On November 3rd, 4th and 5th of 1981, First Ministers of Canada worked feverishly to finalize a Patriation Agreement after 17 months of talks and Court Actions.
The talks had been interrupted by Prime Minister Pierre Elliot Trudeau when he decided that the talks were fruitless, and that he and his Government would proceed on their own to Patriate the Constitution. The Patriation means having a Constitution Act that would ensure that future changes to our Constitution would be done in Canada with no further reference to Britain. As part of that Act, there would also be a Charter of Rights and Freedoms and other changes.
Many Provinces were upset over this unilateral move by the Prime Minister, and so several Provinces went to court arguing that this unilateral move was unconstitutional. These legal actions ended up in the Supreme Court of Canada which ruled that indeed what the Prime Minister and his Government were attempting was unconstitutional, and that a majority of Provinces would be needed to carry out such measures.
The Prime Minister was forced back to the negotiating table, and on the afternoon of November 05th 1981 as indicated above, and as a result of a Proposal put forward by Newfoundland, the Patriation Agreement was born, which became The Constitution Act of 1982.
The Charter of Rights and Freedoms is an important part of the Constitution Act of 1982 describing individual rights and freedoms. In 1960 Prime Minister John Diefenbaker introduced the Bill of Rights highlighting individual rights and freedoms, but it had two flaws:
a. It was an Act of the Federal Parliament which was subject to easy change by a majority Government and
b. The Act only applied Federally, not Nationally.
Such a feat as getting individual freedoms and rights in the constitution was felt by all to be a magnificent achievement. And it was. No one at the time thought that Governments would attempt to violate any of its provisions, unless we were in some kind of war or major insurrection. And even then to justify such actions.
One of the features of the Charter is that it has Section 1 which provides a means for overriding its provisions:
‘1. The Canadian Charter of Rights and Freedoms guarantees the rights and freedoms set out in it subject only to such reasonable limits prescribed by law as can be demonstrably justified in a free and democratic society.’
Fast forward to 2020 and the appearance of a virus which could have serious health effects upon our society. Exaggerated predictions were made which quite early on proved to be incorrect. However, Governments were gripped with fear and panic, and rather that use the already established emergency measures organizations they relied on in the past, a small cadre of health bureaucrats were enlisted and extreme measures were invoked that resulted in the cure being worse than the disease.
This resulted in many Government measures (Federally and Provincially) being implemented which clearly violated Sections 2, freedom of conscience, religion, and expression, Section 6, rights of mobility, to travel throughout Canada and leave Canada, and to pursue a livelihood anywhere in Canada, and Section 7, the right of a person to life, liberty and security of the person and Section 15, the right of equality for individuals before the law.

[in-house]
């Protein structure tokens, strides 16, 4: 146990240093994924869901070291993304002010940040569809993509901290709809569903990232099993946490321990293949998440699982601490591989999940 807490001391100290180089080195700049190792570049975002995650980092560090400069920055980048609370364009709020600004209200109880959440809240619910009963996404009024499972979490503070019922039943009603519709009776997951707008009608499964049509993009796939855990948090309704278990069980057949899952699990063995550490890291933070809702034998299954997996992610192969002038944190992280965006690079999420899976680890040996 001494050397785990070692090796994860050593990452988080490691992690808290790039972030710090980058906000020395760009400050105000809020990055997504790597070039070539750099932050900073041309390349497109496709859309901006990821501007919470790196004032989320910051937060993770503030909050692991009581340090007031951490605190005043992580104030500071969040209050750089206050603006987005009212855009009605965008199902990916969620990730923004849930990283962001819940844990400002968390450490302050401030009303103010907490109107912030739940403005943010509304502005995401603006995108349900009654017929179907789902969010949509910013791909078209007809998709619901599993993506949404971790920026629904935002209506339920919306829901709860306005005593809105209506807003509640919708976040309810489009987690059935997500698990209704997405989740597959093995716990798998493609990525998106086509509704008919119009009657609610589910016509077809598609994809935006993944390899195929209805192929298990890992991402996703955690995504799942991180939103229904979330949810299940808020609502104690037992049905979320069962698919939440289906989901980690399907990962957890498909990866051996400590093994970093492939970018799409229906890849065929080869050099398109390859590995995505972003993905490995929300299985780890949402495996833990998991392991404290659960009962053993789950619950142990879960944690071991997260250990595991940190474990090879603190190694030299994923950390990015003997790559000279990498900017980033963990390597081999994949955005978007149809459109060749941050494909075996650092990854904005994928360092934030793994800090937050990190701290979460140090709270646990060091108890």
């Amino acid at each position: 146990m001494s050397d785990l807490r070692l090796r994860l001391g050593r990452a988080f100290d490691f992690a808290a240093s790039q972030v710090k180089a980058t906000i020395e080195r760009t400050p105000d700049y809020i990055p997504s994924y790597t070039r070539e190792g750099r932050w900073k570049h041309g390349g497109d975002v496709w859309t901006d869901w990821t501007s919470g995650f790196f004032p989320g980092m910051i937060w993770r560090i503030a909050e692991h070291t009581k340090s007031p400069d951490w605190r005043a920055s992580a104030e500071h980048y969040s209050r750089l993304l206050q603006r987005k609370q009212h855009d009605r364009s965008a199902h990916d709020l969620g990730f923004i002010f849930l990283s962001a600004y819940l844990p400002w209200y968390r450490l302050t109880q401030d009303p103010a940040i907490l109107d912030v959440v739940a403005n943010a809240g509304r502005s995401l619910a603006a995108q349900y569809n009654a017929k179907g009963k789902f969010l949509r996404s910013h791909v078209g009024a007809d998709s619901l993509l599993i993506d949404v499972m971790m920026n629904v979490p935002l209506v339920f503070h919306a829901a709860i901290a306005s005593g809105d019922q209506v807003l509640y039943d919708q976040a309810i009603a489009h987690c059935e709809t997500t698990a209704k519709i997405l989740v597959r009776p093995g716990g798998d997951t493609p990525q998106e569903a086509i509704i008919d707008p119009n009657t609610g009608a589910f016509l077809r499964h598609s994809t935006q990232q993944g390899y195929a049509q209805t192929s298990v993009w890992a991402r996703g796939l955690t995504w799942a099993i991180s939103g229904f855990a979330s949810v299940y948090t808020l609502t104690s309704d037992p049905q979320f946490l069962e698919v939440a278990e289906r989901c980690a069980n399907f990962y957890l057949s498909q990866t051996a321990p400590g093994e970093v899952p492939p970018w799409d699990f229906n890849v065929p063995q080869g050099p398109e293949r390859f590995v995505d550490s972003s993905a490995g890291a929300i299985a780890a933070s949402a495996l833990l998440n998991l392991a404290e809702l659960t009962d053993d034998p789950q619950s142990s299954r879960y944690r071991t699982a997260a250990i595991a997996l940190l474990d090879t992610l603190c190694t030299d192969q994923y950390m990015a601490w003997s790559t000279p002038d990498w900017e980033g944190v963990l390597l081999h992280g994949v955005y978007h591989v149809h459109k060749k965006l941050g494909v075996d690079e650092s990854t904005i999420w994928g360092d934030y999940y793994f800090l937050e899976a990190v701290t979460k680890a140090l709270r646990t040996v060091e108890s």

And let’s not forget that the Constitution is the Supreme Law of the Country. Section 52 of the Charter says:
52 (1) The Constitution of Canada is the supreme law of Canada, and any law that is inconsistent with the provisions of the Constitution is, to the extent of the inconsistency, of no force or effect.
Not one Government has produced a report or study or had Parliamentary Hearings justifying their draconian actions, seeking the broad range of scientific data necessary and performing a cost benefit analysis, all normal requisite actions in a situation like this.
That is, the Governments of Canada have not met the test of Section 1 of the Charter: demonstrably justify their actions within reasonable limits as outlined in law, consistent with living in a free and democratic society.
And they seem to have no interest, even almost two years later, to undertake such crucial study.
Even worse, I have written the Premiers urging them to use the reference procedure ( www.lawyersstandup.ca) that they have at their disposal; that is, to refer their measures to their highest court to see whether their measures are indeed Constitutional.
Not one Premier has moved to take such reasonable action.
Our country stands on the precipice. Will democracy survive?
The Charter begins with:
‘Whereas Canada is founded upon principles that recognize the supremacy of God and the rule of law.’
Government actions over the past almost two years have shamelessly and brazenly destroyed that meaning and that spirit.
Honourable A. Brian Peckford P.C.
Last Surviving First Minister Patriation Agreement/ Constitution Act 1982